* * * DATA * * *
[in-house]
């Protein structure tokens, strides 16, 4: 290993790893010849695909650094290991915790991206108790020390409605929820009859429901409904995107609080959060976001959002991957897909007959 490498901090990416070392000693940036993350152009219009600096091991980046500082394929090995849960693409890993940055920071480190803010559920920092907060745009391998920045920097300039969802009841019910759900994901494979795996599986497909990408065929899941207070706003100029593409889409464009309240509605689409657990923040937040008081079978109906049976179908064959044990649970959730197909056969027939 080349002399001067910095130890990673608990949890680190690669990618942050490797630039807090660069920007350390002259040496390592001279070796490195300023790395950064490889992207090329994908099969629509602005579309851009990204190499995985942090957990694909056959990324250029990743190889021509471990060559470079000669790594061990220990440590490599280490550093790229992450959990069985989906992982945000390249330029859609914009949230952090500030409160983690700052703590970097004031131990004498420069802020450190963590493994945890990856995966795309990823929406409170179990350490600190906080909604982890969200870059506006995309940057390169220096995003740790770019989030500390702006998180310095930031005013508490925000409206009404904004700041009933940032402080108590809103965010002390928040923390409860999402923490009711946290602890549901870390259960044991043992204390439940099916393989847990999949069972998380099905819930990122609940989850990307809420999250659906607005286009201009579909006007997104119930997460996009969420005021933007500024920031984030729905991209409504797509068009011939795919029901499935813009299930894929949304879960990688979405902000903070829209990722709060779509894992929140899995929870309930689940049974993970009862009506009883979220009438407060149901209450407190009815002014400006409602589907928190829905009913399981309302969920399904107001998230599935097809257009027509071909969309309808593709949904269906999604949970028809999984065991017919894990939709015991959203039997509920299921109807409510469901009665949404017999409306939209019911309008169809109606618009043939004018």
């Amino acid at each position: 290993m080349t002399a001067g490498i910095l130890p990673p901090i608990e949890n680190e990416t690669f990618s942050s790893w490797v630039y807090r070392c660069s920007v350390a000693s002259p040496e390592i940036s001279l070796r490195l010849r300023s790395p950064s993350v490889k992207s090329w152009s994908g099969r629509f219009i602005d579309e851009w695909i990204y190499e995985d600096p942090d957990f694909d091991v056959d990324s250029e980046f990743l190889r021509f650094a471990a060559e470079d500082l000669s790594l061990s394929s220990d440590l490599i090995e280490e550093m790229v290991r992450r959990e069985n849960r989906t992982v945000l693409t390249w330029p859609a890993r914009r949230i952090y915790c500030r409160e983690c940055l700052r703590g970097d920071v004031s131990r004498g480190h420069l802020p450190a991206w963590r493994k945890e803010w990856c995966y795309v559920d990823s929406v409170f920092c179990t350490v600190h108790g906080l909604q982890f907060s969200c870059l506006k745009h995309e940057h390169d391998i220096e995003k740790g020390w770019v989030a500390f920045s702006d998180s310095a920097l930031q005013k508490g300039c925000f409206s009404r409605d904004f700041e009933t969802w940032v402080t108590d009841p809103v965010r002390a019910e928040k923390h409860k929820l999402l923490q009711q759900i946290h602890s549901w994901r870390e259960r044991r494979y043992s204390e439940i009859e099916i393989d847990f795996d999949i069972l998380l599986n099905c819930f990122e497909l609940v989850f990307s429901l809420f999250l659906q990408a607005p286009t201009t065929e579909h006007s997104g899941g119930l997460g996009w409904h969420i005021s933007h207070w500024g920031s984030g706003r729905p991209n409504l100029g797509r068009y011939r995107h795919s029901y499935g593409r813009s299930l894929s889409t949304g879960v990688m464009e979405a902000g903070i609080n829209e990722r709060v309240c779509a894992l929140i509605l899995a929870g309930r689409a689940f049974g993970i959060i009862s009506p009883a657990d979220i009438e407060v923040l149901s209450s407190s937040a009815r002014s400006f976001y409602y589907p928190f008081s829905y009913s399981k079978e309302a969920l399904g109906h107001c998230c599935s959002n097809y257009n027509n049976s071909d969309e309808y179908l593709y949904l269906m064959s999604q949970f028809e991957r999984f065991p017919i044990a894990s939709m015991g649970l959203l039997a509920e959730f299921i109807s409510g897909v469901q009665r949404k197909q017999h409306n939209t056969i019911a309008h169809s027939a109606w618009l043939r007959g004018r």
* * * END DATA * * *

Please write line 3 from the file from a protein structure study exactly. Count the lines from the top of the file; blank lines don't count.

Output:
């Amino acid at each position: 290993m080349t002399a001067g490498i910095l130890p990673p901090i608990e949890n680190e990416t690669f990618s942050s790893w490797v630039y807090r070392c660069s920007v350390a000693s002259p040496e390592i940036s001279l070796r490195l010849r300023s790395p950064s993350v490889k992207s090329w152009s994908g099969r629509f219009i602005d579309e851009w695909i990204y190499e995985d600096p942090d957990f694909d091991v056959d990324s250029e980046f990743l190889r021509f650094a471990a060559e470079d500082l000669s790594l061990s394929s220990d440590l490599i090995e280490e550093m790229v290991r992450r959990e069985n849960r989906t992982v945000l693409t390249w330029p859609a890993r914009r949230i952090y915790c500030r409160e983690c940055l700052r703590g970097d920071v004031s131990r004498g480190h420069l802020p450190a991206w963590r493994k945890e803010w990856c995966y795309v559920d990823s929406v409170f920092c179990t350490v600190h108790g906080l909604q982890f907060s969200c870059l506006k745009h995309e940057h390169d391998i220096e995003k740790g020390w770019v989030a500390f920045s702006d998180s310095a920097l930031q005013k508490g300039c925000f409206s009404r409605d904004f700041e009933t969802w940032v402080t108590d009841p809103v965010r002390a019910e928040k923390h409860k929820l999402l923490q009711q759900i946290h602890s549901w994901r870390e259960r044991r494979y043992s204390e439940i009859e099916i393989d847990f795996d999949i069972l998380l599986n099905c819930f990122e497909l609940v989850f990307s429901l809420f999250l659906q990408a607005p286009t201009t065929e579909h006007s997104g899941g119930l997460g996009w409904h969420i005021s933007h207070w500024g920031s984030g706003r729905p991209n409504l100029g797509r068009y011939r995107h795919s029901y499935g593409r813009s299930l894929s889409t949304g879960v990688m464009e979405a902000g903070i609080n829209e990722r709060v309240c779509a894992l929140i509605l899995a929870g309930r689409a689940f049974g993970i959060i009862s009506p009883a657990d979220i009438e407060v923040l149901s209450s407190s937040a009815r002014s400006f976001y409602y589907p928190f008081s829905y009913s399981k079978e309302a969920l399904g109906h107001c998230c599935s959002n097809y257009n027509n049976s071909d969309e309808y179908l593709y949904l269906m064959s999604q949970f028809e991957r999984f065991p017919i044990a894990s939709m015991g649970l959203l039997a509920e959730f299921i109807s409510g897909v469901q009665r949404k197909q017999h409306n939209t056969i019911a309008h169809s027939a109606w618009l043939r007959g004018r």